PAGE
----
Investing in the Creative Reuse of Cultural Heritage

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Historypin is proud to join with 26 other partners from across the European cultural heritage, technology, creative, media, and academic sectors for an exciting 30 month project designed to demonstrate and instigate the creative reuse and remixing of digital cultural heritage. 

The online portal Europeana provides access to more than 25 million digitized objects of cultural heritage from European libraries, archives and museums. The Europeana Creative project will actively encourage and promote the creative reuse of digital cultural heritage and associated metadata made available through Europeana. As part of the project, a number of test applications will be developed as proof of concepts and which are being designed together with a number of events to spur innovation and further development by entrepreneurs from the creative industries.

The project was officially launched in February at the Austrian National Library in Vienna meeting where representatives of all of the partner organizations were assembled. There were presentations on the various work packages and workshops were used for the further development of the specific plans and tasks.


The Europeana Creative project will demonstrate that Europeana can facilitate the creative re-use of cultural heritage metadata and content. The project will establish an Open Laboratory Network, create a legal and business framework for content re-use and implement all needed technical infrastructure.


In the last few years we’ve seen a growing global convergence of communities working toward usability and discovery of openly licensed cultural heritage assets and data. Increasingly, the cherished institutions that have for so long provided stewardship of these materials and their accompanying data are embracing and investing in new ways of providing access to this information, opening a new world of possibilities for how we celebrate our shared global history. We’ve seen this trend illustrated across Europe.

The reuse of open data is an important part of the Digital Agenda for Europe.  There’s been several major activities recently throughout Europe to celebrate and stimulate the reuse of cultural heritage, such as the Open Knowledge Festival in Helsinki last fall, and GLAM-WIKI 2013 held in London earlier this month to name a few.  Last year, the Hack4Europe! competition was organized to develop applications to demonstrate the social and economic value of open cultural data.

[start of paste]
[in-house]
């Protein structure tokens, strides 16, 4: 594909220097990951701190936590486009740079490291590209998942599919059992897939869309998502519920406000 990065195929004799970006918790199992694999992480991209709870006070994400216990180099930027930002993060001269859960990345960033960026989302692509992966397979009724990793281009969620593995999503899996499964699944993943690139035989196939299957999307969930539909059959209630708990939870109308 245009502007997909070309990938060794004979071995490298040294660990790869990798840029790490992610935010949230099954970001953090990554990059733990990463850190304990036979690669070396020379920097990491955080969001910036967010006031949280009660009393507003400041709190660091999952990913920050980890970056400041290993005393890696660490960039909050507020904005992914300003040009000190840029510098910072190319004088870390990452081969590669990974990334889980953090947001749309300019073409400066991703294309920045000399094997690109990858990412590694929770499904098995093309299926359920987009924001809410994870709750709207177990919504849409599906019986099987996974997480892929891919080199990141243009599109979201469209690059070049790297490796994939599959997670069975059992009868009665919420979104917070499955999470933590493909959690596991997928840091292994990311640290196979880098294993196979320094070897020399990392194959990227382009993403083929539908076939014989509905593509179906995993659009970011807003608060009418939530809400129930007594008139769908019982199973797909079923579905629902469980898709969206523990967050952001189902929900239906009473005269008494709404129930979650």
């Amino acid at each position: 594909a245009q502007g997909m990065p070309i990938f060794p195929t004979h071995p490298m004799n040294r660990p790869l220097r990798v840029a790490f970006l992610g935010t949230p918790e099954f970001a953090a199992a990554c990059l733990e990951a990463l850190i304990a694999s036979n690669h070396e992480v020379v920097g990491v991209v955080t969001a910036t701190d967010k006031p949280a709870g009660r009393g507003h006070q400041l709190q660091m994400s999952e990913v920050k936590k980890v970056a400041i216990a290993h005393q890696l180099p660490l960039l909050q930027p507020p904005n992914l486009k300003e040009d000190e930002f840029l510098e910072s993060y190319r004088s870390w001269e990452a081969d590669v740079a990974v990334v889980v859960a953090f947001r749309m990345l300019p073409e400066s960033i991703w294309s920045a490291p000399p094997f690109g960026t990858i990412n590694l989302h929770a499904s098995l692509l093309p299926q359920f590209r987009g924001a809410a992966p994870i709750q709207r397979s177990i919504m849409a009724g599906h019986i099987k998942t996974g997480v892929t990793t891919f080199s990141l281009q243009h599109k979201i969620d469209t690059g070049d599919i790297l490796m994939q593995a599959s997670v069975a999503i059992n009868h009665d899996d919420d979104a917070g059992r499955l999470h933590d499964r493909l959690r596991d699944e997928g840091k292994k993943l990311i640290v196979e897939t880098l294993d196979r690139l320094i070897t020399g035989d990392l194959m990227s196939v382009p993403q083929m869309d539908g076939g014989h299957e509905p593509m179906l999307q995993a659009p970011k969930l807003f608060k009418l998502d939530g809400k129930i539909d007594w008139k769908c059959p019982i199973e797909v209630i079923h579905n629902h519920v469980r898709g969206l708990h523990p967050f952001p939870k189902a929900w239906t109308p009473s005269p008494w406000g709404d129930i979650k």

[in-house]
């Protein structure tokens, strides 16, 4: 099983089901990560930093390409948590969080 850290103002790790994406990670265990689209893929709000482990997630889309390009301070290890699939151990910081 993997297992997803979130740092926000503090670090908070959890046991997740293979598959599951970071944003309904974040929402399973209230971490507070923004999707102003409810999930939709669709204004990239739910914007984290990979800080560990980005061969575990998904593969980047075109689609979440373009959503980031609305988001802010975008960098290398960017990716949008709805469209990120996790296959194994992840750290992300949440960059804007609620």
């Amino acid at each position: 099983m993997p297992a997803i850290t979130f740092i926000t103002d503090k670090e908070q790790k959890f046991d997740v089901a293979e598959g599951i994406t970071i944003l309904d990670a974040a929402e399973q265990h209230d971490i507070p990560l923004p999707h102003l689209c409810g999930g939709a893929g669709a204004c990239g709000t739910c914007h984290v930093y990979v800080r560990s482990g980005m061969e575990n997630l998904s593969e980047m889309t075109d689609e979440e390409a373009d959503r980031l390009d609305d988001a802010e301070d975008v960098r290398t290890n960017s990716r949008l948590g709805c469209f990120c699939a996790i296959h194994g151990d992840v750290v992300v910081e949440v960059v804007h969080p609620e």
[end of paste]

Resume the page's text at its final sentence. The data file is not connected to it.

In September 2012, Europeana encouraged the development of innovative applications by publishing the metadata for 25 million cultural heritage objects under the terms of the Creative Commons Public Domain Dedication 0 (CC0) license, and have also provided free and open access to the metadata through Application Programming Interfaces and Linked Open Data. Europeana Creative will not only use this metadata, but also many of the digital objects themselves, which are available for re-use together with the necessary licenses.


The project will create five pilot applications in the thematic areas of History Education, Natural History Education, Tourism, Social Networks, and Design, then conduct open innovation challenges to identify, incubate and spin-off viable projects into the commercial sector.

The project will also undertake an extensive stakeholder engagement campaign promoting the benefits of cultural heritage content re-use to creative industries and to memory institutions.


Historypin will be focusing on increased data integration with Europeana as well as creative reuse of geolocated sound archives as part of the Social Networks pilot.  We’re excited to feature a number of sound recordings and themes on Historypin from Europeana partners, including the British Library Sound Archive, and work package leader Netherlands Institute of Sound and Vision. We’ll also be getting  support in this work package from Ontotext AD.


The project brings together 26 partners from 14 different countries and is a strong alliance between:

  • the Europeana Foundation, with access to 2,200 + cultural institutions
  • Creative hubs and organizations that have access to the creative industries and professionals in the tourism and educational sectors in Europe
  • Living Labs in four countries (Spain, France, Finland and Belgium)
  • Technical and multimedia experts
  • Business planning experts
  • Partners who provide material from their cultural heritage institution or museum.

The full list of participants and more information about the project can be found on the Europeana Creative website.  Many thanks to Lizzy Komen for her original post which I borrowed heavily from!

Europeana Creative is a project co-funded by the European Commission under the CIP program 2007-2013.